NCDC Releases April 2014 U.S. Climate Report
The average temperature for the contiguous United States during April was 51.7°F, 0.7°F above the 20th century average, ranking near the middle among all Aprils in the 120-year period of record. Much of the Lower 48 had near-average temperatures during April.
The April national precipitation total was 2.83 inches, 0.31 inch above the 20th century average, and tied as the 30th wettest April on record. Above-average precipitation stretched from the Upper Midwest, through the Ohio Valley, and into the Southeast. Below-average precipitation was observed across parts of the Southern Plains and Southwest.
This monthly summary from NOAA’s National Climatic Data Center is part of the suite of climate services NOAA provides to government, the business sector, academia, and the public to support informed decision making.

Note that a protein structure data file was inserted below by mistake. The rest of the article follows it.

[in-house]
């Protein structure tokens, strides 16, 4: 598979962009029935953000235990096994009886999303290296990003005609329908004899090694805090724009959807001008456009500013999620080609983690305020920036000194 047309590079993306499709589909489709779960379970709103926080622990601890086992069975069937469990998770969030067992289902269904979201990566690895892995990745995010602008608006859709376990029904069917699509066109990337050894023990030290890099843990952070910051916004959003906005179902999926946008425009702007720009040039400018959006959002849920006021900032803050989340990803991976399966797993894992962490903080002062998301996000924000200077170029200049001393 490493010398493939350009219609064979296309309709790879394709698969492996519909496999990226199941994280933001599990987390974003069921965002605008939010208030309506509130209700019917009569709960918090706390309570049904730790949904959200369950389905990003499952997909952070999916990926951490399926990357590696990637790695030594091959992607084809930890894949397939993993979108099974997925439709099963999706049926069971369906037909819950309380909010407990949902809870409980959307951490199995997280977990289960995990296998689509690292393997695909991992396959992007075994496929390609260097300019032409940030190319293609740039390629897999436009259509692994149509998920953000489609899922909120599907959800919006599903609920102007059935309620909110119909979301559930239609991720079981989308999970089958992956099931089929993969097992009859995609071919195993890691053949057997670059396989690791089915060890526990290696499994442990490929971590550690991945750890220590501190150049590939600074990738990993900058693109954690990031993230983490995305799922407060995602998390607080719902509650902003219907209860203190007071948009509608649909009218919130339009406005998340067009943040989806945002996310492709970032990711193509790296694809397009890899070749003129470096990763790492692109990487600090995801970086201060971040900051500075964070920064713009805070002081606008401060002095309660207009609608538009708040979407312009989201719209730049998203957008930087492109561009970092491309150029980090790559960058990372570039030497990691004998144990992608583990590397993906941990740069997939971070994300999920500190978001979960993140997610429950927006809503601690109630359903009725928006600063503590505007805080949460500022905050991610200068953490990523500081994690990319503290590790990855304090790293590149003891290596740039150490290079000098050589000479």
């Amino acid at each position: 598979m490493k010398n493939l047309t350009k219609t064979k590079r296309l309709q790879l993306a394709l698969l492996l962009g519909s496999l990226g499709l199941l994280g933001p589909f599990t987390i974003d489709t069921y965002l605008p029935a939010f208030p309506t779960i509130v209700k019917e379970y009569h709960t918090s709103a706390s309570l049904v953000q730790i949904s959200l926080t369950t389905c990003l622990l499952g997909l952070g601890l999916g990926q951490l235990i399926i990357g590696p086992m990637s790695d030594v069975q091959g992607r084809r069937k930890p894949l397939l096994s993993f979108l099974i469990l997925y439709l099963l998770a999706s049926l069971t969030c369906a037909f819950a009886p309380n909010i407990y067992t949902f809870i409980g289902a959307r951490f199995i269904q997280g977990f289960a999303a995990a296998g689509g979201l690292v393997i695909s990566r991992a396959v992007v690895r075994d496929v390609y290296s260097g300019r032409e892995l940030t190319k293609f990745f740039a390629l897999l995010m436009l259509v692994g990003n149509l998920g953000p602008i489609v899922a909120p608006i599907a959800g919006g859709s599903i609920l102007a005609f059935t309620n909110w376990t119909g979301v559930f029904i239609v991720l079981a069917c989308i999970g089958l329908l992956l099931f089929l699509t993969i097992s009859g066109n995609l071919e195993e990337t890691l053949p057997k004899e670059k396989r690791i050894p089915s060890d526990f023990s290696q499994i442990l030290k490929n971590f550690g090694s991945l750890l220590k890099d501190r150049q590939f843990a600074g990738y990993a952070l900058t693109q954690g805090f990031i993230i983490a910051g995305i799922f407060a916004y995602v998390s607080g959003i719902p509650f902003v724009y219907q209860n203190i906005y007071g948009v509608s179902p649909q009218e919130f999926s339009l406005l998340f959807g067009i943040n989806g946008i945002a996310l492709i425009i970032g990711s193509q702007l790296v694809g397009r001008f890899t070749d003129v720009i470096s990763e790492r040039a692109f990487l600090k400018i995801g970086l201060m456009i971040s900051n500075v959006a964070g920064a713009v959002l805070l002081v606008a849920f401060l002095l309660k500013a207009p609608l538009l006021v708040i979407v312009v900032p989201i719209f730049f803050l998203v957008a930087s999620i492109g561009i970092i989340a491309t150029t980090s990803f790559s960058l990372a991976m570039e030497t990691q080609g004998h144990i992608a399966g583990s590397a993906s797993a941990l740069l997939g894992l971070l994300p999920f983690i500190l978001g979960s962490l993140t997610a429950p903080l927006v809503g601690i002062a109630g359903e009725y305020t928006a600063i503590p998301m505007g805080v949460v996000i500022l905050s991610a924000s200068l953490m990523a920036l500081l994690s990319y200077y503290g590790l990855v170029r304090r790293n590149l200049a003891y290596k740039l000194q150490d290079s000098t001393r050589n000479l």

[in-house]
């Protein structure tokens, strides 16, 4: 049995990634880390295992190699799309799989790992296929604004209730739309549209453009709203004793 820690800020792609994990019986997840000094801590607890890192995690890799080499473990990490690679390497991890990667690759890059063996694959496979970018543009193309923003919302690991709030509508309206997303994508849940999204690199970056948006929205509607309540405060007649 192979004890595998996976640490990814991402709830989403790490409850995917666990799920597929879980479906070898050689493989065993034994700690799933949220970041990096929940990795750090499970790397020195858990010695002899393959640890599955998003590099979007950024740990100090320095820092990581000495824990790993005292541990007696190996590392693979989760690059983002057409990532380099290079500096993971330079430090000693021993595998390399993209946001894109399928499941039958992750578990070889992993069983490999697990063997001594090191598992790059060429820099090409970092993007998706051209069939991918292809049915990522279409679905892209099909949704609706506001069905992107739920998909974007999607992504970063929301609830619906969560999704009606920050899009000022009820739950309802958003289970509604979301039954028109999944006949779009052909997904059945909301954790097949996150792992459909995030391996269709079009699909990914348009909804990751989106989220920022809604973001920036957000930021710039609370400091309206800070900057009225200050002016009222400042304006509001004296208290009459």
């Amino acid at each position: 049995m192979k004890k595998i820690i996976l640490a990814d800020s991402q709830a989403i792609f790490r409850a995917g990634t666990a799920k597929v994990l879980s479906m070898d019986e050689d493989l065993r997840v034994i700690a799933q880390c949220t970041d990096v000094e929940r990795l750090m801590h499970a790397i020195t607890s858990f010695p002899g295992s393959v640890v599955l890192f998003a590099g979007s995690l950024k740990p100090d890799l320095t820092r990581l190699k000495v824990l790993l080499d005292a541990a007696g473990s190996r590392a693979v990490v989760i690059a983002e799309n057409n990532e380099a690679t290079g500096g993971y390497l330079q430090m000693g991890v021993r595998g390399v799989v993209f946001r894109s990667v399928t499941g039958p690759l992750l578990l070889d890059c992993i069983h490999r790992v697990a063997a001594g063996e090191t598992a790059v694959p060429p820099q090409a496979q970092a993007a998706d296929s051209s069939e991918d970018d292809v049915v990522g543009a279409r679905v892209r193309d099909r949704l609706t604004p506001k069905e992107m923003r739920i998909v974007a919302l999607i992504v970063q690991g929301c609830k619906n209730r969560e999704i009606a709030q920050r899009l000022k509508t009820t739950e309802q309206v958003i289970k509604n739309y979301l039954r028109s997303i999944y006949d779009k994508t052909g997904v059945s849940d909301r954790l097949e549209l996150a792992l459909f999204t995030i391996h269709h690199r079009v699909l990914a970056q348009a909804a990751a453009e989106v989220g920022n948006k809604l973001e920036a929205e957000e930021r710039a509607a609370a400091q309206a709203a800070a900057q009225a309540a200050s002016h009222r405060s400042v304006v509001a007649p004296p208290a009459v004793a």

Major Climate Events NOAA Is Closely Monitoring
- Drought in the West, Central and Southern Plains, and Midwest. Long- and short-term dryness will increase wildfire risk and continue to have impacts on water resources and agriculture.
- El Niño development likely this summer or autumn. According to NOAA’s Climate Prediction Center, there is a greater than 65 percent chance of El Niño conditions developing later this year, which could have significant impacts on temperature and precipitation patterns across the U.S. More information is available from the Climate Prediction Center.